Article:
Act I, Scene i: The Founder Who Stayed

Following up on last month’s post proposing a heritage trail for Snohomish, we are going to take a closer look at what the content might be for this trail in the next several posts.

To review, the proposal is to re-purpose the three-pole wayfinder clusters on First Street which will display three interpretive signs. Each wayfinder cluster will be considered an Act in the story of Snohomish’s founding, and each sign will be a Scene.
wayfinder cluster

 
 
 
View of the existing wayfinder custer on First Street at Union Avenue, showing the location of the west facing interpretative sign.
Click image to enlarge
 
 
 

For example, this month we will use the wayfinder cluster at Union Street, it will be called Act One. The first Scene will be the sign facing west which will include the content outlined in this post titled The Founder Who Stayed.

Emory Canada Ferguson never returned to his home town in upstate New York after leaving at the age of 21 to find gold in California. He found instead a town in Washington Territory that he and his wife Lucetta gave the Indian name of the river that runs through it.

“Here he served as postmaster, mayor, realtor, saloon keeper, store proprietor, legislator — even justice of the peace — and was on hand to give birth to Snohomish County when it was formed in January of 1861.

A well-loved pioneer figure in his senior years, “Old Ferg” helped to humorously craft his own image through his writings and after-dinner speeches in which he depicted himself as a rugged pioneer once living alone in the wilderness.”

ferguson familyThe Ferguson Family Portrait, c.1890, the year Snohomish Incorporated. From the left: Ivy Maude, born in 1875; Lucetta, married to E.C. in 1868; Sylvia M., the first born in 1869; Emory Canda, with son Cecil sitting on his lap, born in 1881.
Courtesy Snohomish Historical Society; click image to enlarge

The Snohomish Daily Sun reported this talk before the Wranglers organization on December 19, 1889:

Ladies and Gentlemen — I have had very little time to prepare, or think over this subject so I will have to tell it just as it comes to mind. Snohomish County was up to about the year 1860 a part of Island County. At about that time it was separated from Island and the present county of Snohomish was created. I don’t know there was any reason for doing so unless there were more politicians than counties and the matter was adjusted by making another county rather than killing some of the politicians.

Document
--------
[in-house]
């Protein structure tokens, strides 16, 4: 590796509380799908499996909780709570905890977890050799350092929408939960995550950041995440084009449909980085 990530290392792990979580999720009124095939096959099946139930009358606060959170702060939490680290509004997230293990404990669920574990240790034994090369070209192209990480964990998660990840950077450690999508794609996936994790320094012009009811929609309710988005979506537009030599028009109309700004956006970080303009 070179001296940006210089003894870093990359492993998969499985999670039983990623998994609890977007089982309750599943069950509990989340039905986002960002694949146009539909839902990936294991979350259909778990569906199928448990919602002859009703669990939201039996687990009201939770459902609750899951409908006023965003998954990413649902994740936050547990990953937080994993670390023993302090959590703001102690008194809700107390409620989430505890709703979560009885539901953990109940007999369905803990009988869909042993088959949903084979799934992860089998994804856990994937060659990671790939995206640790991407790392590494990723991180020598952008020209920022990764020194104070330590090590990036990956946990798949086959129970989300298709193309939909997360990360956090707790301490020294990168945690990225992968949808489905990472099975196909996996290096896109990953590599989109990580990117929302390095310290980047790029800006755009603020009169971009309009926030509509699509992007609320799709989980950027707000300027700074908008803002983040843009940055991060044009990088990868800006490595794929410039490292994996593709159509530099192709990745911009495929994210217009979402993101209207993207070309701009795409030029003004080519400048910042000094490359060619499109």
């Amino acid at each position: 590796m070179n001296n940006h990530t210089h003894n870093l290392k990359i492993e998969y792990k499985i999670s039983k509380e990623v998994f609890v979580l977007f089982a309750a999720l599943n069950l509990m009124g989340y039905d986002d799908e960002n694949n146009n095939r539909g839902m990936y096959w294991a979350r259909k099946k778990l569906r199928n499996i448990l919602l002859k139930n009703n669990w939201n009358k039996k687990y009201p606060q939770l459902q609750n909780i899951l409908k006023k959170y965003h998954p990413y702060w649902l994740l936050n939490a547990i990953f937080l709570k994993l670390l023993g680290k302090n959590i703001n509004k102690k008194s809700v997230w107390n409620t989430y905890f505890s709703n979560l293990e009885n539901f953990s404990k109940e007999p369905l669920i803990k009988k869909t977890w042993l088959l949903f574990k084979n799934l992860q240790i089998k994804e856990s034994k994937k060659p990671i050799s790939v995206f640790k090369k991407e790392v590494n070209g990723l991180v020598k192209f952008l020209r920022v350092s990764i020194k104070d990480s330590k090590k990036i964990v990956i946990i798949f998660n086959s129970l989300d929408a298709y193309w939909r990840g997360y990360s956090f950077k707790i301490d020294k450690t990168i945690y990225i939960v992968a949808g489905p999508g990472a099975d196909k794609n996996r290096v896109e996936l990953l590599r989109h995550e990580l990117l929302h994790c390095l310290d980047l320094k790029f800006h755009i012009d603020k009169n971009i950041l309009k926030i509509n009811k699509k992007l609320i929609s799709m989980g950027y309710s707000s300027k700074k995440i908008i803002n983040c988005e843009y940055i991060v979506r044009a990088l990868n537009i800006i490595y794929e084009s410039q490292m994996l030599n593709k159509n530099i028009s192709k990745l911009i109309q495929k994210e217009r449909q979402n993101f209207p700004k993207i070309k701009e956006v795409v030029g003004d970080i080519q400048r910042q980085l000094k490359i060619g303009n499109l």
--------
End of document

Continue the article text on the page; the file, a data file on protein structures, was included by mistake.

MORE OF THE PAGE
Ferguson familyA vital photograph of three generations of Snohomish’s Leading Family and it’s undated, but we can make a good guess based on guessing the age of the toddler Norman Lenfest, seated and dressed like a gentleman in the first row, who was born in 1893; behind him, seated in a neat row of chairs are his grand and great-grandparents, on the left is Lucetta (Morgan) Ferguson, (1849-1907); Mary Trout Morgan (1829-1903); Hiram Morgan (1822-1906); and E.C.Ferguson (1833-1911); finally, standing are Norman’s parents Sylvia (Ferguson) Lenfest (1869-1952), and Elmer Lenfest (1864-1938) who were married in the Ferguson home in 1891. As to guessing the date, some say 1897, but the museum label would read circa 1900, which means around that time.
Courtesy Snohomish Historical Society; click image to enlarge

The first election, I think was held in June for the purpose of deciding whether the county seat should remain at Mukilteo, then the largest town in the county. The election was a very hot one and owing to the large settlement which had located up on the Snohomish River they succeeded in moving the county seat from the metropolis to its present location. The vote after a long and tedious count was determined to be ten for Mukilteo and eleven for Snohomish.

The First ResidenceThis was Ferguson’s first residence, referred to as a cottage, which he built in Steilacoom then disassembled it inorder to ship the modest structure north. This was his favorite home he once said and it’s the only one of his three homes that is still standing and privately owned. Its location is indicated by a stone marker on the River Front Trail. It’s where Ferguson celebrated his first Fourth of July in Snohomish.
Courtesy Everett Public Library, Northwest Room; click to enlarge

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I remember well the first Fourth of July celebration in Snohomish. It was in ’61 and on the day, without following any preliminary or elaborate program, I took the old Yeger musket that the government furnished in those days to its frontier army — and going outside, blazed away volley after volley till I thought the day had been suitably observed, and then returned the old musket to its accustomed corner. It was a patriotic observance of the day, though there was no one present or within hearing but myself, to participate.

“He smiled as he recalled this reminiscence of early days in Snohomish, reported the Everett Daily Herald, February 6, 1902. “The audience was anxious for Mr. Ferguson to go on, but he said it would take all night to tell a small part of the story of the early life in Snohomish and that he might as well quit where he was.”

ferguson obit
 
Ferguson died on October 7, 1911, and is buried in Snohomish’s Grand Army of the Republic Cemetery, as are the family members pictured in this post. Several descendants still live in the Snohomish area.

 

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Featured Image above: A crayon portrait of town founder E. C. Ferguson, ca.1890. Removed from its frame for preservation, replaced with a digital copy and returned to its place in today’s city hall.

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“Emory C. Ferguson Recalls Early Days in Snohomish County,” accessed March 17, 2019,
https://www.historylink.org/File/8492